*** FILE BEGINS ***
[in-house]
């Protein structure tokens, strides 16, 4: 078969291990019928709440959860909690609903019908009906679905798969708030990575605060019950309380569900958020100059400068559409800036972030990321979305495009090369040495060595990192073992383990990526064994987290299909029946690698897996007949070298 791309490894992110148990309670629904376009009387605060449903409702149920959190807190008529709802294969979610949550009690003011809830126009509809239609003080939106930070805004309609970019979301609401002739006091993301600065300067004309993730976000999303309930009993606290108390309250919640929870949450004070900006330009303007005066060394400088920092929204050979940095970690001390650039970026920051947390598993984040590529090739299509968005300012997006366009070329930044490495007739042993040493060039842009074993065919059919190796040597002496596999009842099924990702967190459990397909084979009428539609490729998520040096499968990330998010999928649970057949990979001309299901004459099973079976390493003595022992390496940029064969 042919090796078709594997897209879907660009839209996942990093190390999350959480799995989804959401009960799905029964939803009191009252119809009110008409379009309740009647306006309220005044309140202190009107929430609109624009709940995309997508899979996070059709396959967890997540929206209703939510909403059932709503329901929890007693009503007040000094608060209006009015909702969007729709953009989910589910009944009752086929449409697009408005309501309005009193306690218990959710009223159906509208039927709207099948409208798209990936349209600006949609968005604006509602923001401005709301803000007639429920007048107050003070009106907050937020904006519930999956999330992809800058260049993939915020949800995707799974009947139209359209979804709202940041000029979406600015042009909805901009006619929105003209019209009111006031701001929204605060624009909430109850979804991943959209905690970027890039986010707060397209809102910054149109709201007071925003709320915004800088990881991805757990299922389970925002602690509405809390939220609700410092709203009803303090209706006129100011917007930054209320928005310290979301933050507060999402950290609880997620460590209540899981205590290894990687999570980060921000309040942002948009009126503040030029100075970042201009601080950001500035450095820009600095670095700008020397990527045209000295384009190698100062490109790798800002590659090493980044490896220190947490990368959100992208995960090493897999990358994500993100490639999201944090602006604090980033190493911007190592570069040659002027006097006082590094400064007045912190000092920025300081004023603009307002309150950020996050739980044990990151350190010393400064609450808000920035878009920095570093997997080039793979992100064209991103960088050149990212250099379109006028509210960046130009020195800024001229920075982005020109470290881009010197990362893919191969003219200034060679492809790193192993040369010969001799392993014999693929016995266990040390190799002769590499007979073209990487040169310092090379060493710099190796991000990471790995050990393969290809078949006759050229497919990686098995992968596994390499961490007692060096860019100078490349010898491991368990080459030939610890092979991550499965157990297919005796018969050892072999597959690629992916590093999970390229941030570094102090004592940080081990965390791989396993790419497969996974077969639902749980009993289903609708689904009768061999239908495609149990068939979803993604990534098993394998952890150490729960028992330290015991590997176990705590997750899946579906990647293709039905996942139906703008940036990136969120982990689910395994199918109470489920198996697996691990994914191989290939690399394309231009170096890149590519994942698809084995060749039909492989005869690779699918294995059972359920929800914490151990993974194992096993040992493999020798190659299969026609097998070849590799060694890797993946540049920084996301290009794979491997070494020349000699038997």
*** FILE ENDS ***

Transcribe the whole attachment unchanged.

[in-house]
């Protein structure tokens, strides 16, 4: 078969291990019928709440959860909690609903019908009906679905798969708030990575605060019950309380569900958020100059400068559409800036972030990321979305495009090369040495060595990192073992383990990526064994987290299909029946690698897996007949070298 791309490894992110148990309670629904376009009387605060449903409702149920959190807190008529709802294969979610949550009690003011809830126009509809239609003080939106930070805004309609970019979301609401002739006091993301600065300067004309993730976000999303309930009993606290108390309250919640929870949450004070900006330009303007005066060394400088920092929204050979940095970690001390650039970026920051947390598993984040590529090739299509968005300012997006366009070329930044490495007739042993040493060039842009074993065919059919190796040597002496596999009842099924990702967190459990397909084979009428539609490729998520040096499968990330998010999928649970057949990979001309299901004459099973079976390493003595022992390496940029064969 042919090796078709594997897209879907660009839209996942990093190390999350959480799995989804959401009960799905029964939803009191009252119809009110008409379009309740009647306006309220005044309140202190009107929430609109624009709940995309997508899979996070059709396959967890997540929206209703939510909403059932709503329901929890007693009503007040000094608060209006009015909702969007729709953009989910589910009944009752086929449409697009408005309501309005009193306690218990959710009223159906509208039927709207099948409208798209990936349209600006949609968005604006509602923001401005709301803000007639429920007048107050003070009106907050937020904006519930999956999330992809800058260049993939915020949800995707799974009947139209359209979804709202940041000029979406600015042009909805901009006619929105003209019209009111006031701001929204605060624009909430109850979804991943959209905690970027890039986010707060397209809102910054149109709201007071925003709320915004800088990881991805757990299922389970925002602690509405809390939220609700410092709203009803303090209706006129100011917007930054209320928005310290979301933050507060999402950290609880997620460590209540899981205590290894990687999570980060921000309040942002948009009126503040030029100075970042201009601080950001500035450095820009600095670095700008020397990527045209000295384009190698100062490109790798800002590659090493980044490896220190947490990368959100992208995960090493897999990358994500993100490639999201944090602006604090980033190493911007190592570069040659002027006097006082590094400064007045912190000092920025300081004023603009307002309150950020996050739980044990990151350190010393400064609450808000920035878009920095570093997997080039793979992100064209991103960088050149990212250099379109006028509210960046130009020195800024001229920075982005020109470290881009010197990362893919191969003219200034060679492809790193192993040369010969001799392993014999693929016995266990040390190799002769590499007979073209990487040169310092090379060493710099190796991000990471790995050990393969290809078949006759050229497919990686098995992968596994390499961490007692060096860019100078490349010898491991368990080459030939610890092979991550499965157990297919005796018969050892072999597959690629992916590093999970390229941030570094102090004592940080081990965390791989396993790419497969996974077969639902749980009993289903609708689904009768061999239908495609149990068939979803993604990534098993394998952890150490729960028992330290015991590997176990705590997750899946579906990647293709039905996942139906703008940036990136969120982990689910395994199918109470489920198996697996691990994914191989290939690399394309231009170096890149590519994942698809084995060749039909492989005869690779699918294995059972359920929800914490151990993974194992096993040992493999020798190659299969026609097998070849590799060694890797993946540049920084996301290009794979491997070494020349000699038997």